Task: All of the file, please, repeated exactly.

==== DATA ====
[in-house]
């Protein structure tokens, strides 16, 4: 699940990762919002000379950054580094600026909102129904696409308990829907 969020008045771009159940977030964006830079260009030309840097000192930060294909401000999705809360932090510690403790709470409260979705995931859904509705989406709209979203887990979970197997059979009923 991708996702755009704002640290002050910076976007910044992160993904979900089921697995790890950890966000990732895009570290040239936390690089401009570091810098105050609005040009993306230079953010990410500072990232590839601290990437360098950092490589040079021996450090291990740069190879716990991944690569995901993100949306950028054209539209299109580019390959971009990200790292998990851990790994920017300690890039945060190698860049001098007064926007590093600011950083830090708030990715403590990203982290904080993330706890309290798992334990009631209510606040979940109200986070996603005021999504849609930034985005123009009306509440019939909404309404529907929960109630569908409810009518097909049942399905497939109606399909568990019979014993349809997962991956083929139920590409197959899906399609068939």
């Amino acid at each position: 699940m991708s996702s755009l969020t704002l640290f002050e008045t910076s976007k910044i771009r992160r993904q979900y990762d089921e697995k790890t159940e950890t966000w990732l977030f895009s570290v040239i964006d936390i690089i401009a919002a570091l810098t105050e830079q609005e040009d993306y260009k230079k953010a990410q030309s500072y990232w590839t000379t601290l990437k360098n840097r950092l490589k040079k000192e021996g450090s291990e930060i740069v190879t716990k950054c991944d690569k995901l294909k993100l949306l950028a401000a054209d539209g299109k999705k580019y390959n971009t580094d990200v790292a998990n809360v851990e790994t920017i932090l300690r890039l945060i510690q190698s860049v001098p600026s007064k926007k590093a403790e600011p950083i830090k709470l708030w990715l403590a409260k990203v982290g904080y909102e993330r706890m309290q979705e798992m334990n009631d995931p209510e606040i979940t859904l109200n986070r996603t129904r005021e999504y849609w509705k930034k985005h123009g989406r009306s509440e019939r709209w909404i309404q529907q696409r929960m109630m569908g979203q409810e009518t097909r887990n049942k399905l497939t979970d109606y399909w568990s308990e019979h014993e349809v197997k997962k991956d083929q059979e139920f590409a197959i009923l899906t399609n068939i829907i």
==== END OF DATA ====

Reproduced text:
[in-house]
């Protein structure tokens, strides 16, 4: 699940990762919002000379950054580094600026909102129904696409308990829907 969020008045771009159940977030964006830079260009030309840097000192930060294909401000999705809360932090510690403790709470409260979705995931859904509705989406709209979203887990979970197997059979009923 991708996702755009704002640290002050910076976007910044992160993904979900089921697995790890950890966000990732895009570290040239936390690089401009570091810098105050609005040009993306230079953010990410500072990232590839601290990437360098950092490589040079021996450090291990740069190879716990991944690569995901993100949306950028054209539209299109580019390959971009990200790292998990851990790994920017300690890039945060190698860049001098007064926007590093600011950083830090708030990715403590990203982290904080993330706890309290798992334990009631209510606040979940109200986070996603005021999504849609930034985005123009009306509440019939909404309404529907929960109630569908409810009518097909049942399905497939109606399909568990019979014993349809997962991956083929139920590409197959899906399609068939």
């Amino acid at each position: 699940m991708s996702s755009l969020t704002l640290f002050e008045t910076s976007k910044i771009r992160r993904q979900y990762d089921e697995k790890t159940e950890t966000w990732l977030f895009s570290v040239i964006d936390i690089i401009a919002a570091l810098t105050e830079q609005e040009d993306y260009k230079k953010a990410q030309s500072y990232w590839t000379t601290l990437k360098n840097r950092l490589k040079k000192e021996g450090s291990e930060i740069v190879t716990k950054c991944d690569k995901l294909k993100l949306l950028a401000a054209d539209g299109k999705k580019y390959n971009t580094d990200v790292a998990n809360v851990e790994t920017i932090l300690r890039l945060i510690q190698s860049v001098p600026s007064k926007k590093a403790e600011p950083i830090k709470l708030w990715l403590a409260k990203v982290g904080y909102e993330r706890m309290q979705e798992m334990n009631d995931p209510e606040i979940t859904l109200n986070r996603t129904r005021e999504y849609w509705k930034k985005h123009g989406r009306s509440e019939r709209w909404i309404q529907q696409r929960m109630m569908g979203q409810e009518t097909r887990n049942k399905l497939t979970d109606y399909w568990s308990e019979h014993e349809v197997k997962k991956d083929q059979e139920f590409a197959i009923l899906t399609n068939i829907i």